Here’s a rundown of some key events at the DN Convention, pretty much in chronological order.

The conclave began amid some tumult, provided by many very disaffected Bernie Sanders supporters both inside and outside the venue. Their complaints ranged from claims that the nomination was stolen from their man to intermittent chanting of “No more wars”. The latter never let up and from time to time could be heard all the way into HRC’s acceptance speech late Thursday evening. Needless to say, this was a continual distraction from efforts to provide the tv audience with a picture of a completely unified party.

During that first evening, both Senators Liz Warren and Bernie Sanders spoke. The former had to endure some scattered booing, presumably because she had finally decided to support HRC. Sanders got plenty of “love” from the entire crowd, but especially from his supporters.

What stood out in the middle of that first evening was Michelle Obama’s speech. It was a touching oration that had the audience rapt, and thereafter, even drew praise from some conservative pundits.

The boisterousness of day-1 was followed by more of the same on day-2; again a product of the disenchantment of Sanders’ supporters. That did not stop former President Bill Clinton from delivering an account of all the things he came to love and admire in his wife. What distracted from these remarks was that they went on for too long, and for the first several minutes, was more about Bill than Hillary.

As day-3 (1) rolled into the evening hours, the live and tv audiences got treated to the current Democratic Party at its oratorical best. Vice President Joe Biden rallied the troops with exhortations to stand strong because that’s what Americans do. The next three speakers – VP-nominee Tim Kaine, former NY mayor Michael Bloomberg and President Obama, all took shots from various angles at Primadonald. The second of the three got off this telling line; “I’m a New Yorker and I know a con when I see one” referring to Trump.

It was left to the president to deliver a powerful discourse on American exceptionalism and our national character including who and what we are, and most definitely what we are not. As the day’s events were coming to a close, Twitter lit up with conservatives referring to Obama’s presentation as “Reaganesque” and lamenting the fact that it had been given by a Democrat rather than a Republican. Other conservatives gave voice to the same concern; i.e. we’ve been co-opted !!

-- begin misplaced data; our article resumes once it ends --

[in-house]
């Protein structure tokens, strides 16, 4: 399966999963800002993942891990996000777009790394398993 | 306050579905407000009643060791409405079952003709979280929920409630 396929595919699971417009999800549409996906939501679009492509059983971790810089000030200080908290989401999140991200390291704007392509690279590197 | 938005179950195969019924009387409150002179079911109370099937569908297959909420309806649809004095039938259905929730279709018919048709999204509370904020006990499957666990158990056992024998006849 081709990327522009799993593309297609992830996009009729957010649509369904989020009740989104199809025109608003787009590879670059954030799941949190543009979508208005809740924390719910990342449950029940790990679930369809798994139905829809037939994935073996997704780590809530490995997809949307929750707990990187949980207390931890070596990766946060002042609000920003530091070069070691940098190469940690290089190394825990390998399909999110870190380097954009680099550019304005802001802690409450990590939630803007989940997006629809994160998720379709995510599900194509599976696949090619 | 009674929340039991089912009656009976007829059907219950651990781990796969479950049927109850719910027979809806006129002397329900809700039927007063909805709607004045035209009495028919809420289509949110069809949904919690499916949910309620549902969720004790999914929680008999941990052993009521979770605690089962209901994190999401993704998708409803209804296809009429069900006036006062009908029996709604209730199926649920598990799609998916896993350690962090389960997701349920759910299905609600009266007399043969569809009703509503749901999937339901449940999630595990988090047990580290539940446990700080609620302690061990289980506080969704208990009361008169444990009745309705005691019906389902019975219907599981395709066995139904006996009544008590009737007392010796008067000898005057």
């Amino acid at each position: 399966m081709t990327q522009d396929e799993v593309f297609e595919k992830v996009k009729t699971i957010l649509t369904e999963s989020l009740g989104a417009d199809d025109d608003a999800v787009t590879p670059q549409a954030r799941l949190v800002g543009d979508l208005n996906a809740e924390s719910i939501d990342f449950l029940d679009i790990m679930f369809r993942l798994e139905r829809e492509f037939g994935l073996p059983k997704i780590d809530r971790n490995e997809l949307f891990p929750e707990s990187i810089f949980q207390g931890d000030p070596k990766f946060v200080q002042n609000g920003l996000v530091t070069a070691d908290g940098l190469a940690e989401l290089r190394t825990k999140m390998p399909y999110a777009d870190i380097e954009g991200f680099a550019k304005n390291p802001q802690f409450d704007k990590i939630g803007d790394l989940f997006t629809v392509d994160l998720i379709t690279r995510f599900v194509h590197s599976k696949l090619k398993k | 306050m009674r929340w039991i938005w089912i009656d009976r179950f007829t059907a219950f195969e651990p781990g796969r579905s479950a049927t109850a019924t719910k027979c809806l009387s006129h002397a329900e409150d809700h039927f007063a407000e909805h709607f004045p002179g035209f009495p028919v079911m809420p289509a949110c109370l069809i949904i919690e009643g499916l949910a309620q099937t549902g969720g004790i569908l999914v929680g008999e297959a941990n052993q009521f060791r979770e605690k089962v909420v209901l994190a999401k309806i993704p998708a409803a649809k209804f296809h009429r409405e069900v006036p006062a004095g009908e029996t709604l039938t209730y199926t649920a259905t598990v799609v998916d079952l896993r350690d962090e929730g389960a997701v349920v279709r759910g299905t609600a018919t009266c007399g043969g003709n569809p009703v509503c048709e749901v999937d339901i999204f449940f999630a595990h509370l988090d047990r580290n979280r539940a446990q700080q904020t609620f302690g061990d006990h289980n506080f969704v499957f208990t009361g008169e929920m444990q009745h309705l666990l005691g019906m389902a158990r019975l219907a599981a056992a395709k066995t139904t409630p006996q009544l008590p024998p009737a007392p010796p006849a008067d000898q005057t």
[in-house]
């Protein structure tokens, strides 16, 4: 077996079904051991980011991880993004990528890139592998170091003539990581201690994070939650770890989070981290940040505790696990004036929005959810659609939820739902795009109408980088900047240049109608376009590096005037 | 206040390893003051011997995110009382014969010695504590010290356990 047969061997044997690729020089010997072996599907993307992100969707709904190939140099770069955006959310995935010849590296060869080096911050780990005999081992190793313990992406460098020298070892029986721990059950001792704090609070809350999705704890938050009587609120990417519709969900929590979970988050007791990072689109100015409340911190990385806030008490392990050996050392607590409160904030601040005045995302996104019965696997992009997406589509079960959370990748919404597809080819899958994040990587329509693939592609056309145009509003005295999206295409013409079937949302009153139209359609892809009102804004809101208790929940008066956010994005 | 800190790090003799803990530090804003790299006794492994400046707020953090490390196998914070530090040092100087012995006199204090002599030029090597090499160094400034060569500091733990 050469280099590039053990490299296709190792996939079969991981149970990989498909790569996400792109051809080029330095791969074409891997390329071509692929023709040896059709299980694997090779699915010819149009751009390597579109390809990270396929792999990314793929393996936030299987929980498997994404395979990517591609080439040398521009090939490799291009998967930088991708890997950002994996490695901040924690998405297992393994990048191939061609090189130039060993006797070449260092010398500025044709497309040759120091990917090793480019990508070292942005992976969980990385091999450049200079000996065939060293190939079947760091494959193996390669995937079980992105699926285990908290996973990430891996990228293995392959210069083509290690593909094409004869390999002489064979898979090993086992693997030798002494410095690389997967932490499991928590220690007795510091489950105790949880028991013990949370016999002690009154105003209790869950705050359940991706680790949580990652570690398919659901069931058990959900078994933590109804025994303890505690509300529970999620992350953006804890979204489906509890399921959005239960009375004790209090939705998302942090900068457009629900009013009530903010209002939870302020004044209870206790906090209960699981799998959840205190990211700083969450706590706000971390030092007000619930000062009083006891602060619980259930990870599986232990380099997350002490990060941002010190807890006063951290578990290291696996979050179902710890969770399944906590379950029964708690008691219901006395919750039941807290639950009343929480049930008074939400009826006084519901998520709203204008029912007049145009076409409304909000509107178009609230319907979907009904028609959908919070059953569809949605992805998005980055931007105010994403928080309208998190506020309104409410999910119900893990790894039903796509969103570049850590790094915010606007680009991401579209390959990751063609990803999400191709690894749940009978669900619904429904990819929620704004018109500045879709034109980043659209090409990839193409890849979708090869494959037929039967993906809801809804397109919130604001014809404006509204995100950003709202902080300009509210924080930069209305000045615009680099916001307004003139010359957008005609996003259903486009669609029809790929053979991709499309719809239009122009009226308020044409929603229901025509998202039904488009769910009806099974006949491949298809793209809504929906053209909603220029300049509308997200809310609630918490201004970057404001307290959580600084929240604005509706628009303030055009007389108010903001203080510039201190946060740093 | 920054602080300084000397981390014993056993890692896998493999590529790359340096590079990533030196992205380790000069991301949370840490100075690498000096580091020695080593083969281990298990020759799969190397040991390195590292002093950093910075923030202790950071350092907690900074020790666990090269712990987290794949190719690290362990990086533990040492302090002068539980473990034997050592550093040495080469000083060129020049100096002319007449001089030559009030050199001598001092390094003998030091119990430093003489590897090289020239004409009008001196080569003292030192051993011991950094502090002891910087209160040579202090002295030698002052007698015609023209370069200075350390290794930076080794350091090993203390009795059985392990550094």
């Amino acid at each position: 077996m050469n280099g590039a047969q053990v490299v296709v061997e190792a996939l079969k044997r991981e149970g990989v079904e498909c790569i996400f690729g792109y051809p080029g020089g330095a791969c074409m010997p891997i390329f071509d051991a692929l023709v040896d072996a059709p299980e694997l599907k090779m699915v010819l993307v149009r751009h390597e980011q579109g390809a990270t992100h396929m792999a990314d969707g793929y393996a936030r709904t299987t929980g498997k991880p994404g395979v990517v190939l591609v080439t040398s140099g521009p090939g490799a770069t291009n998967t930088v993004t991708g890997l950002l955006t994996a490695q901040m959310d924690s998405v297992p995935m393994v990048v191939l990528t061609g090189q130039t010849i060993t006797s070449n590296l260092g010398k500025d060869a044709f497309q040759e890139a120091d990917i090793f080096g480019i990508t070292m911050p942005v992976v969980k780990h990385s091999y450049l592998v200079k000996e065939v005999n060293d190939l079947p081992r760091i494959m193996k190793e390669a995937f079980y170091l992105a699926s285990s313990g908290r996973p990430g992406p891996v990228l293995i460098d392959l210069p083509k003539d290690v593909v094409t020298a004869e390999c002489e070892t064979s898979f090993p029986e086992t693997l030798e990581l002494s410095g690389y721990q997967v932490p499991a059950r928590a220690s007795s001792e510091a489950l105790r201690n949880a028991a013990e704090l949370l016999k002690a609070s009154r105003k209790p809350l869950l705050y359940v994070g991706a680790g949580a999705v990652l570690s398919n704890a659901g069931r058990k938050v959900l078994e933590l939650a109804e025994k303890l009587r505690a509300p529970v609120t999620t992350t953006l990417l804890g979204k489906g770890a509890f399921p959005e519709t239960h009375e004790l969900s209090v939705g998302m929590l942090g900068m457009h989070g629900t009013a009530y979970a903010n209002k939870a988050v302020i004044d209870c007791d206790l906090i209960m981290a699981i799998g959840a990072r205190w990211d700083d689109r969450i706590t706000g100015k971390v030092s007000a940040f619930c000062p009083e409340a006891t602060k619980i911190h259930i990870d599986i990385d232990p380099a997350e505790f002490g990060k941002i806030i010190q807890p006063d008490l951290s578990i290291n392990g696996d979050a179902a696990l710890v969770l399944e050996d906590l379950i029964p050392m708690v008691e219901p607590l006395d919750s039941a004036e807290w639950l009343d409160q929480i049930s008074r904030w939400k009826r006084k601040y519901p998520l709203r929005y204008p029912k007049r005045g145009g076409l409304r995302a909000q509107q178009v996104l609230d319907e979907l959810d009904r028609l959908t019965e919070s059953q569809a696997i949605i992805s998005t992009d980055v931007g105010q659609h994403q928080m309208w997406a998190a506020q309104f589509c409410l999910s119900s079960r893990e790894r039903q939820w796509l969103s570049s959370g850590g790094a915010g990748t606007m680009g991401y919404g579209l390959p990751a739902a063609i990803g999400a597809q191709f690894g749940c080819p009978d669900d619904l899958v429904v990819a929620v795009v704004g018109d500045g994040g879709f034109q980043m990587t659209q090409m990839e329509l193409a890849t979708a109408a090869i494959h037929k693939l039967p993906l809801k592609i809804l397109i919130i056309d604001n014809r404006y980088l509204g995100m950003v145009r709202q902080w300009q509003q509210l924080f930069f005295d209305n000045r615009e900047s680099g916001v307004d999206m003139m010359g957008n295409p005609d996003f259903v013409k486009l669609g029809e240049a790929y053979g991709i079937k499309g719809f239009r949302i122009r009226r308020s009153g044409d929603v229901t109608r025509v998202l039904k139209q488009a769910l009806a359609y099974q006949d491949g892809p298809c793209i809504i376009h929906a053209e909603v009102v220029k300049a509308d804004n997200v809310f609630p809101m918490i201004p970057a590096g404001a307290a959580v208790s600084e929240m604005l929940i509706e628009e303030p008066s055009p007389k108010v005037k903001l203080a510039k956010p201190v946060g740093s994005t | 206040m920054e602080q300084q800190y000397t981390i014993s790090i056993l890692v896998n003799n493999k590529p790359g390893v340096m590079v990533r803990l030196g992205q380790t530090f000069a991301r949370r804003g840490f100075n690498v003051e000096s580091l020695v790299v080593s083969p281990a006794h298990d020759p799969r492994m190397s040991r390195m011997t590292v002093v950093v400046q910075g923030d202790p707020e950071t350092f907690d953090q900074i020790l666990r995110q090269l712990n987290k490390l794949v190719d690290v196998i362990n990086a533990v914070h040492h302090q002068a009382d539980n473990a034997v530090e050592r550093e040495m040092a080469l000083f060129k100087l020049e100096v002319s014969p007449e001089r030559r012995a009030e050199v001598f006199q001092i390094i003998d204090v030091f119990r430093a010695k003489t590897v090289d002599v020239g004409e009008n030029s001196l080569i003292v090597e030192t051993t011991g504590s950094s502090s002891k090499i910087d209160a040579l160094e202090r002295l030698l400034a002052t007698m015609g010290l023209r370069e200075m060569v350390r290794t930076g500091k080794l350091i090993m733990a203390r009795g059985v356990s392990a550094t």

For several hours during the fourth evening, audiences were treated to a “rollout” of what is now likely to be seen as the “new Democratic coalition” with Latinos, African-Americans, American-Muslims, the military, police, millennials and even some moderate Republicans all claiming membership. Certainly, what was arguably the high point of this show of both strength and solidarity, was provided by Khizr Khan, an American-Muslim and father of a soldier who had died heroically in Afghanistan. It was not just that the father’s remarks were moving; they showcased how Primadonald’s  stereotyping of Muslims is like all stereotyping – the product of a weak, narrow, lazy mind that cannot differentiate between people who all carry the same superficial label.

All the foregoing was the build-up to Chelsea Clinton’s introduction of her mother. The former Secretary of State graciously accepted the party’s presidential nomination and proceeded to offer a glimpse of what her presidency would be like; e.g. elevation of the minimum wage to $15/hr., student debt reduction, job creation, an expansion of Social Security, and the vigorous prosecution of the war against ISIS. The candidate also managed to throw some serious shade on Primadonald, saying that any man who can be baited with a Tweet, isn’t fit to hold our nuclear codes.

Wrapping up

Having watched the vast majority of the evening hours of both conventions there are these takeaways:  The contrasts between the two conclaves could not have been more striking. The Republicans were, from start to finish, all about who to fear, who to hate, and how starkly can we portray our country as being in steep decline. There were the promises of making “America great again” and Primadonald even went so far as to assert that he “alone”  could make it all better. This latter boast proved a perfect foil for HRC i.e. her belief that “it take a village” and that America is at its best when we pull together and make our participatory democracy work.

There may be no better way of differentiating the two meetings than to refer to the disparity between darkness and light; between pessimism and optimism; between disharmony and unity; and between dispirited and high spirits.

We shall now sit back and see what the post-convention polls tell us. How will respondents’ judgments stack up against those cited above?


  1. Primadonald managed to insert himself into the news cycle  that included the Democrat’s third day. The GOP nominee prompted Russian Premier Vladimir Putin to hack his way into HRC’s private server to find and share the 30,000 e-mails that she had previously erased. This remark elicited a firestorm of protests all of which caused Primadonald to claim that he was just being “sarcastic”.